Analysts said the market was buoyed by the latest assessment by the Organization of the Petroleum Exporting Countries and allies, together known as OPEC+, that oil stockpiles will decline to below a five-year average by June.

 

That showed the producers’ output cuts were succeeding in bringing the market back into balance.

 

“The strategy was very clear. OPEC and allies set out to cut a deal that would normalise global excess inventory through 2021 – well, they’re on track,” said Lachlan Shaw, head of commodity research at National Australia Bank.

 

OPEC+ expects output cuts will keep the market in deficit throughout this year, peaking at 2 million barrels per day in May, even though it revised down its outlook for demand growth, a document seen by Reuters on Tuesday showed.

 

Full coverage: REUTERS 

 

 

Dollar near two-month highs on relative strength of U.S. recovery 

TOKYO – The dollar traded near a two-month high versus the euro on Wednesday as investors looked to a widening disparity between the strength of the U.S. and Europe’s pandemic recoveries.

 

The view was bolstered by moves in Washington toward fast-tracking more stimulus spending that contrasted with concerns about extended European lockdowns and expectations for a decline in euro zone growth this quarter.

 

The dollar was little changed at $1.2038 per euro early in the Asian session, after strengthening to $1.20115 overnight for the first time since Dec. 1.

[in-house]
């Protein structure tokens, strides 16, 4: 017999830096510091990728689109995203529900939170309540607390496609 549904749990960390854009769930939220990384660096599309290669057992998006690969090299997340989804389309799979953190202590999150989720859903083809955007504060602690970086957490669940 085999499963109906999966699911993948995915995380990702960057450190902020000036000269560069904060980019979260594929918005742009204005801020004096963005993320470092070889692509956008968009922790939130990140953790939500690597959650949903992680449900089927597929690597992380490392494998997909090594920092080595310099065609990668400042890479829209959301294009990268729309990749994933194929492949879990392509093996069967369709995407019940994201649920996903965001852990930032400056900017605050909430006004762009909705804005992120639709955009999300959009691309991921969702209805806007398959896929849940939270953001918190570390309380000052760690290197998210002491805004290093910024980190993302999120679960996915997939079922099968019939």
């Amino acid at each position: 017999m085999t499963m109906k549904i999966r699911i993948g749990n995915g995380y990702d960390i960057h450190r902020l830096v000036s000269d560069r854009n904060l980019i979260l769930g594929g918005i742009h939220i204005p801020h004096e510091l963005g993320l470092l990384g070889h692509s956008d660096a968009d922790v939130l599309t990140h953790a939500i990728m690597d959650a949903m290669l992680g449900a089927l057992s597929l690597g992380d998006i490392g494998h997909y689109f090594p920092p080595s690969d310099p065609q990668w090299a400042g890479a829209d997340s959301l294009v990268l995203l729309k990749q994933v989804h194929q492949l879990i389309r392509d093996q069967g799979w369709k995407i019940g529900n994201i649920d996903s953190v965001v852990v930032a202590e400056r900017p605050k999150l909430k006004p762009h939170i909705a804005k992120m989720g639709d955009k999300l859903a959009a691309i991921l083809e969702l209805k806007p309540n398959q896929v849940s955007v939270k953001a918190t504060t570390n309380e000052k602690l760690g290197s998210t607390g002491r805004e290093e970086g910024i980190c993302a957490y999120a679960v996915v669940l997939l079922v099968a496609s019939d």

The broader dollar index was mostly flat at 91.081 after rising to a two-month high of 91.283 in the previous session.

 

The greenback’s advances come despite a rise in equities amid improving risk sentiment, defying the currency’s historic inverse directional relationship with stocks.

 

However, many analysts expect the correlation to reassert itself as the year progresses, and for the dollar to decline as global growth recovers amid massive fiscal stimulus and ultra-easy monetary policy.

 

“The relative growth dynamics between Europe — weak — and the U.S. — better — are favouring the USD at the moment, but it remains to be seen if this can be a longer-lasting theme,” wrote National Australia Bank FX strategist Rodrigo Catril, who expects the euro to weaken below $1.20 in the near-term.

 

Full coverage: REUTERS 

 

 

Asian shares push higher on improving coronavirus outlook 

Asian markets moved higher during early trading as governments around the world looked poised to boost spending to help economies recover from the coronavirus and vaccine roll-out programs accelerated.

 

E-mini futures for the S&P 500 rose 0.34%.

 

Japan’s Nikkei rose 0.3% in early trade and Australian S&P/ASX 200 index added 0.8%. Hong Kong’s Hang Seng futures lost 0.20%.

 

Wall Street rallied on Tuesday on renewed hopes for U.S. President Joe Biden’ proposed $1.9 trillion COVID-19 aid bill as the Senate voted to start a process that would allow Democrats to pass Biden’s package without Republican support.

 

The Dow Jones Industrial Average rose 475.57 points, or 1.57%, to 30,687.48, the S&P 500 gained 52.45 points, or 1.39%, to 3,826.31 and the Nasdaq Composite added 209.38 points, or 1.56%, to 13,612.78.

 

MSCI’s gauge of stocks across the globe gained 0.07%.

 

The increased likelihood of Biden’s plan being passed also sent treasury yields higher on supply concerns.

 

The benchmark 10-year yield was last up 2.8 basis points at 1.1048%.

 

Full coverage: REUTERS